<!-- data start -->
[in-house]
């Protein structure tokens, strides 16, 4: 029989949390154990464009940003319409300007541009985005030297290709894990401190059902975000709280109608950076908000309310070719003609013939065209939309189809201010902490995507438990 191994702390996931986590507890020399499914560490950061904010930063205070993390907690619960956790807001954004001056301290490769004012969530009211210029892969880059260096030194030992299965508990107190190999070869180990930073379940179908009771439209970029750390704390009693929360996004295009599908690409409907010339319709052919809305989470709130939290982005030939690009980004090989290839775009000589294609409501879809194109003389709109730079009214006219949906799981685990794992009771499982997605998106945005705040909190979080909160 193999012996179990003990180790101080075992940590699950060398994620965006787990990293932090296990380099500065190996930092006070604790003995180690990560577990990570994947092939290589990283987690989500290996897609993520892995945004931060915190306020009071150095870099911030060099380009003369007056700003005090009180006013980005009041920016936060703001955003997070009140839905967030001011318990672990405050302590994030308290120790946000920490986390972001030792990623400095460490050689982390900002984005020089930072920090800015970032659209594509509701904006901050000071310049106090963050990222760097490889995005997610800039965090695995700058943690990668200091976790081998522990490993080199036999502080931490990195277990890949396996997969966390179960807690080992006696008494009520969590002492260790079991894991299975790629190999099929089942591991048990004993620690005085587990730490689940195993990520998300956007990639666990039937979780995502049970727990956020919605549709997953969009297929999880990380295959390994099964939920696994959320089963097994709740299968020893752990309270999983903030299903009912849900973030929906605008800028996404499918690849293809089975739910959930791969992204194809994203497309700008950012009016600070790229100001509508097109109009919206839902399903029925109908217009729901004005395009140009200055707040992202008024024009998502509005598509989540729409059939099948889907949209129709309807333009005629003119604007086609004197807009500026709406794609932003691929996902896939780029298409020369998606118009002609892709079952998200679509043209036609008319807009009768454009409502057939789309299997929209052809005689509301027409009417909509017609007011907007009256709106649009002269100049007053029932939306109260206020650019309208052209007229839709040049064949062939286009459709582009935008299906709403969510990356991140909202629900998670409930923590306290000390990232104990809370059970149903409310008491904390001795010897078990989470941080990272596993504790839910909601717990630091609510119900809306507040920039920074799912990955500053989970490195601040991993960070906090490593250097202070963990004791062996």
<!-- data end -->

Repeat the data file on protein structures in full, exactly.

[in-house]
């Protein structure tokens, strides 16, 4: 029989949390154990464009940003319409300007541009985005030297290709894990401190059902975000709280109608950076908000309310070719003609013939065209939309189809201010902490995507438990 191994702390996931986590507890020399499914560490950061904010930063205070993390907690619960956790807001954004001056301290490769004012969530009211210029892969880059260096030194030992299965508990107190190999070869180990930073379940179908009771439209970029750390704390009693929360996004295009599908690409409907010339319709052919809305989470709130939290982005030939690009980004090989290839775009000589294609409501879809194109003389709109730079009214006219949906799981685990794992009771499982997605998106945005705040909190979080909160 193999012996179990003990180790101080075992940590699950060398994620965006787990990293932090296990380099500065190996930092006070604790003995180690990560577990990570994947092939290589990283987690989500290996897609993520892995945004931060915190306020009071150095870099911030060099380009003369007056700003005090009180006013980005009041920016936060703001955003997070009140839905967030001011318990672990405050302590994030308290120790946000920490986390972001030792990623400095460490050689982390900002984005020089930072920090800015970032659209594509509701904006901050000071310049106090963050990222760097490889995005997610800039965090695995700058943690990668200091976790081998522990490993080199036999502080931490990195277990890949396996997969966390179960807690080992006696008494009520969590002492260790079991894991299975790629190999099929089942591991048990004993620690005085587990730490689940195993990520998300956007990639666990039937979780995502049970727990956020919605549709997953969009297929999880990380295959390994099964939920696994959320089963097994709740299968020893752990309270999983903030299903009912849900973030929906605008800028996404499918690849293809089975739910959930791969992204194809994203497309700008950012009016600070790229100001509508097109109009919206839902399903029925109908217009729901004005395009140009200055707040992202008024024009998502509005598509989540729409059939099948889907949209129709309807333009005629003119604007086609004197807009500026709406794609932003691929996902896939780029298409020369998606118009002609892709079952998200679509043209036609008319807009009768454009409502057939789309299997929209052809005689509301027409009417909509017609007011907007009256709106649009002269100049007053029932939306109260206020650019309208052209007229839709040049064949062939286009459709582009935008299906709403969510990356991140909202629900998670409930923590306290000390990232104990809370059970149903409310008491904390001795010897078990989470941080990272596993504790839910909601717990630091609510119900809306507040920039920074799912990955500053989970490195601040991993960070906090490593250097202070963990004791062996």